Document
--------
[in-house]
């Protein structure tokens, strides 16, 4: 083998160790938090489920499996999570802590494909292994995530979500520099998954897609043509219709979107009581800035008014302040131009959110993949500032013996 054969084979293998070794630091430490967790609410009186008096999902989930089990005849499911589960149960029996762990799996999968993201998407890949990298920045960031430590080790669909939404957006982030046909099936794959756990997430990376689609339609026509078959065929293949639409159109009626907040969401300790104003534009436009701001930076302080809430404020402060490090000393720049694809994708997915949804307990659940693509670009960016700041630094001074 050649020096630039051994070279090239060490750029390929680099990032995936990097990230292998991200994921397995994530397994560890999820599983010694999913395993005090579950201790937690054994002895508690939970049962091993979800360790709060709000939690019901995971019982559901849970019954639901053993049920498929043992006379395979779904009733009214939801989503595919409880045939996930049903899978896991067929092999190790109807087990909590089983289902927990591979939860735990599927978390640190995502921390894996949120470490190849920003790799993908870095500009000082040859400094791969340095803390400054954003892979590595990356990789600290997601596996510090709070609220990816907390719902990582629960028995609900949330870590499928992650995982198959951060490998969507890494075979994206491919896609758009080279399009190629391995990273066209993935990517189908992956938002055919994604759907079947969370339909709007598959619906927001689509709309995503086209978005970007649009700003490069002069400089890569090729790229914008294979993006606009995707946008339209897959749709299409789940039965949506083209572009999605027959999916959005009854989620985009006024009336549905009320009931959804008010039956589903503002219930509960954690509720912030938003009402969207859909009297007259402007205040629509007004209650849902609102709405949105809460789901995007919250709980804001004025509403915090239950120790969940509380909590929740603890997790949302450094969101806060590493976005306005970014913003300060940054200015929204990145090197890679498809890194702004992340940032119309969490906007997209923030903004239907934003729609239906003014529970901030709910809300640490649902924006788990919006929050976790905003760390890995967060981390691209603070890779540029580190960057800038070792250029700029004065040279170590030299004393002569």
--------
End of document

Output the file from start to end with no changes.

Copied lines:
[in-house]
């Protein structure tokens, strides 16, 4: 083998160790938090489920499996999570802590494909292994995530979500520099998954897609043509219709979107009581800035008014302040131009959110993949500032013996 054969084979293998070794630091430490967790609410009186008096999902989930089990005849499911589960149960029996762990799996999968993201998407890949990298920045960031430590080790669909939404957006982030046909099936794959756990997430990376689609339609026509078959065929293949639409159109009626907040969401300790104003534009436009701001930076302080809430404020402060490090000393720049694809994708997915949804307990659940693509670009960016700041630094001074 050649020096630039051994070279090239060490750029390929680099990032995936990097990230292998991200994921397995994530397994560890999820599983010694999913395993005090579950201790937690054994002895508690939970049962091993979800360790709060709000939690019901995971019982559901849970019954639901053993049920498929043992006379395979779904009733009214939801989503595919409880045939996930049903899978896991067929092999190790109807087990909590089983289902927990591979939860735990599927978390640190995502921390894996949120470490190849920003790799993908870095500009000082040859400094791969340095803390400054954003892979590595990356990789600290997601596996510090709070609220990816907390719902990582629960028995609900949330870590499928992650995982198959951060490998969507890494075979994206491919896609758009080279399009190629391995990273066209993935990517189908992956938002055919994604759907079947969370339909709007598959619906927001689509709309995503086209978005970007649009700003490069002069400089890569090729790229914008294979993006606009995707946008339209897959749709299409789940039965949506083209572009999605027959999916959005009854989620985009006024009336549905009320009931959804008010039956589903503002219930509960954690509720912030938003009402969207859909009297007259402007205040629509007004209650849902609102709405949105809460789901995007919250709980804001004025509403915090239950120790969940509380909590929740603890997790949302450094969101806060590493976005306005970014913003300060940054200015929204990145090197890679498809890194702004992340940032119309969490906007997209923030903004239907934003729609239906003014529970901030709910809300640490649902924006788990919006929050976790905003760390890995967060981390691209603070890779540029580190960057800038070792250029700029004065040279170590030299004393002569």